With a choice supporter in place as the nation’s top education leader, the Trump administration could soon begin crafting its plan for a national school choice program. There are a few options the administration could pursue, but creating a tax-credit for individuals or corporations who contribute to scholarship granting organizations seems to be the most politically feasible. These scholarships, commonly referred to as vouchers, enable eligible students to attend a private school using public dollars—and as is the case with many public-private programs, they are hotly debated.

Part of the reason the voucher debate is so fierce is because of the research associated with it. Although early studies found positive impacts, recent studies of programs in Louisiana and Ohio have found less encouraging results. This now-mixed bag of findings leaves policy makers—and the Trump administration in particular—with a complicated problem: What’s...

On February 7, the U.S. House of Representatives voted 234-190 to roll back regulations created under President Obama that interpret the accountability provisions of the Every Student Succeeds Act (ESSA). The measure now goes to the Senate, where it’s likely to pass and then to President Trump, who has promised to sign it. News of this major move was largely lost amidst the coverage of Betsy DeVos’s fractious confirmation process. This is unfortunate considering that the Congressional action could affect American education more than the new education secretary, at least in the near term.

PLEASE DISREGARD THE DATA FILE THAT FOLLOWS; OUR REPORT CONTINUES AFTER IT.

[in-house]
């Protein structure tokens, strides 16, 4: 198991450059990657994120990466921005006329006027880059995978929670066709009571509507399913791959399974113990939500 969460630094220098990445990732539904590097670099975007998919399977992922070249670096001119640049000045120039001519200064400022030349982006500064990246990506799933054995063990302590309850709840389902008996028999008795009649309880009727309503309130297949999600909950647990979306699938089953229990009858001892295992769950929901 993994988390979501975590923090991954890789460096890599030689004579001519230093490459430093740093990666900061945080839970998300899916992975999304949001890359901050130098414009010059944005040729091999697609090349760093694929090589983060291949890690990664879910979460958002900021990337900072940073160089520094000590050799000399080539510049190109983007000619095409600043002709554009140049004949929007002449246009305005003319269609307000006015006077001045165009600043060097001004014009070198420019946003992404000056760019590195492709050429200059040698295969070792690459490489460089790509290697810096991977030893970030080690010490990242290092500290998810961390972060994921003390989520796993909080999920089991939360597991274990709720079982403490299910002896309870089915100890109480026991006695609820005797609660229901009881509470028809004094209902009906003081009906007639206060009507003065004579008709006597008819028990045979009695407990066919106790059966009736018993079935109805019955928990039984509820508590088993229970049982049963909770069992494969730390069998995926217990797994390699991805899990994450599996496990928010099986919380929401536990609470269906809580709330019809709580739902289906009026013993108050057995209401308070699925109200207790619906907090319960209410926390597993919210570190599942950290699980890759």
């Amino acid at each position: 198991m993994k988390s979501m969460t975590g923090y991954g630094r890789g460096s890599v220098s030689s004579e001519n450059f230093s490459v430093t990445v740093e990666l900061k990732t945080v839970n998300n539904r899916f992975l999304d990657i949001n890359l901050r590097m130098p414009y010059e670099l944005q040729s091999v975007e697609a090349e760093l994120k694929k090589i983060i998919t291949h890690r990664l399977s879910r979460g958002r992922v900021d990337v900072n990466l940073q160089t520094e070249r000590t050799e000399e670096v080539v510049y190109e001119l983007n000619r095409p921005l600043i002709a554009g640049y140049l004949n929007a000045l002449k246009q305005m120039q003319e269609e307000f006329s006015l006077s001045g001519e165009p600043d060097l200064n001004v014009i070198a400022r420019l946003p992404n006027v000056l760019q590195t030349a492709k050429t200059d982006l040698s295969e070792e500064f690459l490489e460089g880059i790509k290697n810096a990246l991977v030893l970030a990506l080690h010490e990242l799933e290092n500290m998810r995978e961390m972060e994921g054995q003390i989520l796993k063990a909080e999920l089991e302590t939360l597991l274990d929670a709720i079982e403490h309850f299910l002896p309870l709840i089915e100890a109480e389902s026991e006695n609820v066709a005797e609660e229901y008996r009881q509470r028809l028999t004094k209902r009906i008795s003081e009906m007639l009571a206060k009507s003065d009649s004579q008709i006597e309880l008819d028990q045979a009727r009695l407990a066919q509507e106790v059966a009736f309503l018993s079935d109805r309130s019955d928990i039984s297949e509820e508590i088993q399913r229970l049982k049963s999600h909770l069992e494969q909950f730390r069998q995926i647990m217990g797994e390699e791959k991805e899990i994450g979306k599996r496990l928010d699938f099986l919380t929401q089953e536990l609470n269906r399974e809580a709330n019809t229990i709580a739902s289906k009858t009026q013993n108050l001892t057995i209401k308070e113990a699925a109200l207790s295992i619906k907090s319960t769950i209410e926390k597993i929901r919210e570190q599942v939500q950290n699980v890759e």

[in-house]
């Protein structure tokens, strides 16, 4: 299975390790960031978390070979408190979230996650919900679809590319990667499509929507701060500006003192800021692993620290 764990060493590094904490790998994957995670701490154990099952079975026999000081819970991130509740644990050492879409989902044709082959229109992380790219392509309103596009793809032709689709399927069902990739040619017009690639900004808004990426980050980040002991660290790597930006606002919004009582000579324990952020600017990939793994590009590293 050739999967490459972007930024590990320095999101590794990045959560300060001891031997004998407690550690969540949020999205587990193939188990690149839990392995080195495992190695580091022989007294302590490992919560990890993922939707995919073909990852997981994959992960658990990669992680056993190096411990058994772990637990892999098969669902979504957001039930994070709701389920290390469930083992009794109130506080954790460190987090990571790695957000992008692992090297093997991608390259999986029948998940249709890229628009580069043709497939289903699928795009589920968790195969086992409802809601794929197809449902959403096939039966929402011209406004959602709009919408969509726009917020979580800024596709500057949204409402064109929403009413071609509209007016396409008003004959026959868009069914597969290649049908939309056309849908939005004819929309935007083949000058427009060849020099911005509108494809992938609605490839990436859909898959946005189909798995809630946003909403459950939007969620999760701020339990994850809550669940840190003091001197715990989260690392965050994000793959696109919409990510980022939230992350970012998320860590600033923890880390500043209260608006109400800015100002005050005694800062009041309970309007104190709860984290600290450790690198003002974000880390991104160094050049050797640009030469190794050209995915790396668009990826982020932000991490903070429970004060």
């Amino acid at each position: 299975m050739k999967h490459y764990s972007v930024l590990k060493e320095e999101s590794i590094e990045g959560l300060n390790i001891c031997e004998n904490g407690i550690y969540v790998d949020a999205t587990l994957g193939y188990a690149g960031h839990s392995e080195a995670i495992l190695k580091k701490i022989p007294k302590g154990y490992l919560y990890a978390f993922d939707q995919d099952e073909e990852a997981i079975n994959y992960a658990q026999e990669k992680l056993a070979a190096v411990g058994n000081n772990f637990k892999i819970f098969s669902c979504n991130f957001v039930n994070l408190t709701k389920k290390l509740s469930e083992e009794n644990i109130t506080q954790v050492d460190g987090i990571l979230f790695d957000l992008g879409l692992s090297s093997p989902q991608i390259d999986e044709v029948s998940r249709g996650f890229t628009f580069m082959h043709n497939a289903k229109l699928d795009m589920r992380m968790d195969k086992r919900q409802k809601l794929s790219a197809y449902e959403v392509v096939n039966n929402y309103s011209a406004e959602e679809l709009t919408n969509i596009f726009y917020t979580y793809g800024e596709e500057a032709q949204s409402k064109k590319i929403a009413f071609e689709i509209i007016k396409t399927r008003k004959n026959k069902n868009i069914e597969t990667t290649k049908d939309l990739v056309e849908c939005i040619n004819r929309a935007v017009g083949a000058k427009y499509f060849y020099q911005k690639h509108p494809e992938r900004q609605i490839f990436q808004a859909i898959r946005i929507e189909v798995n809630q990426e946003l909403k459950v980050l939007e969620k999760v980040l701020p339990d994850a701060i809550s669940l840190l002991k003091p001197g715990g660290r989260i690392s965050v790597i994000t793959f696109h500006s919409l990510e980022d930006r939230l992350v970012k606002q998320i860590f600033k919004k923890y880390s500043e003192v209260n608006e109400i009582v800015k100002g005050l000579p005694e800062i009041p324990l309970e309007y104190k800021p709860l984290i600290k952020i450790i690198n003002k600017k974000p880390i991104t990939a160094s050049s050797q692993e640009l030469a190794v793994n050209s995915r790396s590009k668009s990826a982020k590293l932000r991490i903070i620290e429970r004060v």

To void these regulations, House Republicans wielded an obscure statute called the Congressional Review Act, which had only been successfully used once before—in 2001 by President George W. Bush. (That’s likely to change, however, as GOP lawmakers this month also used the same tactic to repeal rules interpreting ESSA’s teacher preparation provisions, as well as others pertaining to non-education issues.)

Typically, repealing regulations is an arduous process undertaken within the executive branch, involving a notice-and-comment period and, sometimes, litigation challenges. The Congressional Review Act circumvents all that by allowing a simple majority vote (it can’t be filibustered) in both houses...

My friend and colleague Robert Pondiscio has done his best—and that’s a high bar—to navigate and mediate between Jason Bedrick and Mike Petrilli in the latest chapter of America’s endless debate about whether school accountability is best done via the parent marketplace or state assessment regimes.